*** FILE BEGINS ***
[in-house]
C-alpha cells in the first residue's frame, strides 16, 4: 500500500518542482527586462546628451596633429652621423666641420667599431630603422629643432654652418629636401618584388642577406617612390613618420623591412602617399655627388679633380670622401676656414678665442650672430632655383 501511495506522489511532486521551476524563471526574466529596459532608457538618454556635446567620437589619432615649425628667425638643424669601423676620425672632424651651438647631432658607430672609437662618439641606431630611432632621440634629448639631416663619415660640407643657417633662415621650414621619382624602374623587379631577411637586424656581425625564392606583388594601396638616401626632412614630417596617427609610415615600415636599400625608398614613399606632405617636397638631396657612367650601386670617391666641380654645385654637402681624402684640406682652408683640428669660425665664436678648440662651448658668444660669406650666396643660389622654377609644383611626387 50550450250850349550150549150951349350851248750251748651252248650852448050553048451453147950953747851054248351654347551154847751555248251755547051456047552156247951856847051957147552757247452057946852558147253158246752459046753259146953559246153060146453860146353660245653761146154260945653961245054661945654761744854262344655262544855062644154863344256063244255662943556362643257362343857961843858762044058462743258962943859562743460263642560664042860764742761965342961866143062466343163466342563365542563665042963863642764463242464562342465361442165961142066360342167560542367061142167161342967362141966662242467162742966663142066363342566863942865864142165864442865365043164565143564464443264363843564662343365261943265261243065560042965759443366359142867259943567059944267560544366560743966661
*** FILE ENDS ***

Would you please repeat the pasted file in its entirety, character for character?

[in-house]
C-alpha cells in the first residue's frame, strides 16, 4: 500500500518542482527586462546628451596633429652621423666641420667599431630603422629643432654652418629636401618584388642577406617612390613618420623591412602617399655627388679633380670622401676656414678665442650672430632655383 501511495506522489511532486521551476524563471526574466529596459532608457538618454556635446567620437589619432615649425628667425638643424669601423676620425672632424651651438647631432658607430672609437662618439641606431630611432632621440634629448639631416663619415660640407643657417633662415621650414621619382624602374623587379631577411637586424656581425625564392606583388594601396638616401626632412614630417596617427609610415615600415636599400625608398614613399606632405617636397638631396657612367650601386670617391666641380654645385654637402681624402684640406682652408683640428669660425665664436678648440662651448658668444660669406650666396643660389622654377609644383611626387 50550450250850349550150549150951349350851248750251748651252248650852448050553048451453147950953747851054248351654347551154847751555248251755547051456047552156247951856847051957147552757247452057946852558147253158246752459046753259146953559246153060146453860146353660245653761146154260945653961245054661945654761744854262344655262544855062644154863344256063244255662943556362643257362343857961843858762044058462743258962943859562743460263642560664042860764742761965342961866143062466343163466342563365542563665042963863642764463242464562342465361442165961142066360342167560542367061142167161342967362141966662242467162742966663142066363342566863942865864142165864442865365043164565143564464443264363843564662343365261943265261243065560042965759443366359142867259943567059944267560544366560743966661